A novel pathway producing dimethylsulphide in bacteria is widespread in soil environments

Ornella Carrion Fonseca, Andrew Curson, Deepak Kumaresan, Y. Fu, A.S. Lang, E. Mercadé, Jonathan Todd

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The volatile compound dimethylsulphide (DMS) is important in climate regulation, the sulphur cycle and signalling to higher organisms. Microbial catabolism of the marine osmolyte dimethylsulphoniopropionate (DMSP) is thought to be the major biological process generating DMS. Here we report the discovery and characterisation of the first gene for DMSP-independent DMS production in any bacterium. This gene, mddA, encodes a methyltransferase that methylates methanethiol (MeSH) and generates DMS. MddA functions in many taxonomically diverse bacteria including sediment-dwelling pseudomonads, nitrogen-fixing bradyrhizobia and cyanobacteria, and mycobacteria, including the pathogen Mycobacterium tuberculosis. The mddA gene is present in metagenomes from varied environments, being particularly abundant in soil environments, where it is predicted to occur in up to 76% of bacteria. This novel pathway may significantly contribute to global DMS emissions, especially in terrestrial environments, and could represent a shift from the notion that DMSP is the only significant precursor of DMS.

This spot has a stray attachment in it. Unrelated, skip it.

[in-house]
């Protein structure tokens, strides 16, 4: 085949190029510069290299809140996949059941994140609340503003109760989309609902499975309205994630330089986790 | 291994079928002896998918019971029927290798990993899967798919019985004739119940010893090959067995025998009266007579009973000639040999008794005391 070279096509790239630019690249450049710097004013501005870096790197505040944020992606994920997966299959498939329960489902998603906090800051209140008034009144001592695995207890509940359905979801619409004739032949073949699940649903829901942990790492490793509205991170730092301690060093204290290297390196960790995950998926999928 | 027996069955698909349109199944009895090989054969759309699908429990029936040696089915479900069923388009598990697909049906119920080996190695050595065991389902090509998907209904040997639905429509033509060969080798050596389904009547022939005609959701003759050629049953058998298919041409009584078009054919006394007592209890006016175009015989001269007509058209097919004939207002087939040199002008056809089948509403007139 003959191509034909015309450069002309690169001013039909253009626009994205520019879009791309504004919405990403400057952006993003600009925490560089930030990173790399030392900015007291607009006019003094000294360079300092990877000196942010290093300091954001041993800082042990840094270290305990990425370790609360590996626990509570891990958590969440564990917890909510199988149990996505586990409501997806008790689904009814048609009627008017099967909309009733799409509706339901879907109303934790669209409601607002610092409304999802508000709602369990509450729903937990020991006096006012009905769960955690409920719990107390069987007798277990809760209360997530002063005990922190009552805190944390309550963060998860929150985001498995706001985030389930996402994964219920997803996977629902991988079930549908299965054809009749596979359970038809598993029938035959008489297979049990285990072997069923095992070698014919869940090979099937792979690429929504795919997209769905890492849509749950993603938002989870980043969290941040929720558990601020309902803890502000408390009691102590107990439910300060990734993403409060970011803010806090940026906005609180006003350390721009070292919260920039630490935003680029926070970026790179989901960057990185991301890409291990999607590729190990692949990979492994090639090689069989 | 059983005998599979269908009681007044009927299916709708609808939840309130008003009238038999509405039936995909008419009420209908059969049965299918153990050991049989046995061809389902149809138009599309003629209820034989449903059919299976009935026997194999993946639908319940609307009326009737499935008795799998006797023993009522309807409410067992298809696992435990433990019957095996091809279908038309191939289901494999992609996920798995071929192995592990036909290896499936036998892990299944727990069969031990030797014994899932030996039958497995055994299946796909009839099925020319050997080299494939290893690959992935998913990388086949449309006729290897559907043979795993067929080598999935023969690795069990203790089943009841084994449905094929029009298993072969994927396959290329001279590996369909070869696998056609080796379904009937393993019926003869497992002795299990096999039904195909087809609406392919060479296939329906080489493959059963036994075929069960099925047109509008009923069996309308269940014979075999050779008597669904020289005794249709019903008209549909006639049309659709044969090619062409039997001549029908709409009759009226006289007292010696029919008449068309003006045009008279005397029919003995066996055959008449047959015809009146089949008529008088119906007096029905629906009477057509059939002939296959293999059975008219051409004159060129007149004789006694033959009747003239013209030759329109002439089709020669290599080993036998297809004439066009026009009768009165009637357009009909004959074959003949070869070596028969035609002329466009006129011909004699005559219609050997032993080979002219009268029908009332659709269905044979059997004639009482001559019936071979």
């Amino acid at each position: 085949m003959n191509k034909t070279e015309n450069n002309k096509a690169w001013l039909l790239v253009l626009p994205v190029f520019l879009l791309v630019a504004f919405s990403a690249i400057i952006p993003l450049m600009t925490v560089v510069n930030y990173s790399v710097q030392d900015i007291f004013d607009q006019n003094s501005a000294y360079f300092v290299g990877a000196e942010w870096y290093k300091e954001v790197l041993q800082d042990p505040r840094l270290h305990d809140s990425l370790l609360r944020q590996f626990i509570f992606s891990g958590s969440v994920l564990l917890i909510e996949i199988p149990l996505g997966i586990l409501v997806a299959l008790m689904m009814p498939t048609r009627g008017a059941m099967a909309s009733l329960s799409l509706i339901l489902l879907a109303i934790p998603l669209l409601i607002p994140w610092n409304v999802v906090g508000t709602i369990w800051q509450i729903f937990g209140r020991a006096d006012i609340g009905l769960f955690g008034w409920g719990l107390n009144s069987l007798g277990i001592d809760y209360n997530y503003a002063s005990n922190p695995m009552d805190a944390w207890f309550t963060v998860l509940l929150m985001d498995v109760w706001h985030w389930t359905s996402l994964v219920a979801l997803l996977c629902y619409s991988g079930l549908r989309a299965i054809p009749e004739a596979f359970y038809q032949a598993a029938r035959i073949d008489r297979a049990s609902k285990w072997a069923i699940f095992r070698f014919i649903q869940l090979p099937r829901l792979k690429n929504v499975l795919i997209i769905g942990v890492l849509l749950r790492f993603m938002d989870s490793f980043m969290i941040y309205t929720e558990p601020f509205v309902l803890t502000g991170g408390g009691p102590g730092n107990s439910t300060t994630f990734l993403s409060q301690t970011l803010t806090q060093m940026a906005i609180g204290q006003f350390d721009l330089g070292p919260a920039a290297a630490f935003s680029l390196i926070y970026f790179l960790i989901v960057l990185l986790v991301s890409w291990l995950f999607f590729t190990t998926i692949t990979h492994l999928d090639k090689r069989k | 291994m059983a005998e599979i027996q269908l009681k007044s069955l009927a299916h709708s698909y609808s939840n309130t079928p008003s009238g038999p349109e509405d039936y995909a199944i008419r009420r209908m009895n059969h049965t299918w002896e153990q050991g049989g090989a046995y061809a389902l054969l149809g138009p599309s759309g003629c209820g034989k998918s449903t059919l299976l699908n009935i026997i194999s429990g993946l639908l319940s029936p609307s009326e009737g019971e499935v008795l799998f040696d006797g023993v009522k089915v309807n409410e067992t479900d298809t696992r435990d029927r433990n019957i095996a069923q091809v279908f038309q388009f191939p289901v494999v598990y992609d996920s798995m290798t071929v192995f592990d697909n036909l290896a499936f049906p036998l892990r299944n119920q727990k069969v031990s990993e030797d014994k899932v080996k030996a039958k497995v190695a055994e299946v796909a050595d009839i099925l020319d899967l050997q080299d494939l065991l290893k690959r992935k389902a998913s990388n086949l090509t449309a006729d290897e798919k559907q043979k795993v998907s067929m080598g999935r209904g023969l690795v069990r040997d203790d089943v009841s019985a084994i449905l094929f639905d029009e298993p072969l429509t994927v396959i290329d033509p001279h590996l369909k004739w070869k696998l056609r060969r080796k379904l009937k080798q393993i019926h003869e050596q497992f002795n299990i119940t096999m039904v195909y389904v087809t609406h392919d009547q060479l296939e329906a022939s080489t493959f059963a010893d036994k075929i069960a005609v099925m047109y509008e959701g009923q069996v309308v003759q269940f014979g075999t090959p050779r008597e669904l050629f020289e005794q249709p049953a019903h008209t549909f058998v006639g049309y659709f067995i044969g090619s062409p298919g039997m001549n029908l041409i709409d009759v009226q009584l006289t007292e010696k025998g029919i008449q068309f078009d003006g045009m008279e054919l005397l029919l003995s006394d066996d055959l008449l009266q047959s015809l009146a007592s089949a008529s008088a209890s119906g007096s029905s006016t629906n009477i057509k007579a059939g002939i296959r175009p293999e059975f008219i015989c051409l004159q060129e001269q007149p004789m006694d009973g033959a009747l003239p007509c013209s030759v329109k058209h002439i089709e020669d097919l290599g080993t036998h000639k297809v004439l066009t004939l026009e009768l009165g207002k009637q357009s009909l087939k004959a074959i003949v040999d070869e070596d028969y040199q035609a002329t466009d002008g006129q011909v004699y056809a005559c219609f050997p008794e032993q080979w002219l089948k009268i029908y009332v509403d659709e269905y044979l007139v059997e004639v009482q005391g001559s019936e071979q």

Original languageEnglish
Article number6579
JournalNature Communications
Publication statusPublished - 25 Mar 2015


  • dimethylsulphide (DMS)
  • dimethylsulphoniopropionate (DMSP)
  • methanethiol (MeSH)
  • Biogeochemical cycling
  • Sulphur cycling
  • envionmental microbilogy
  • molecular microbiology

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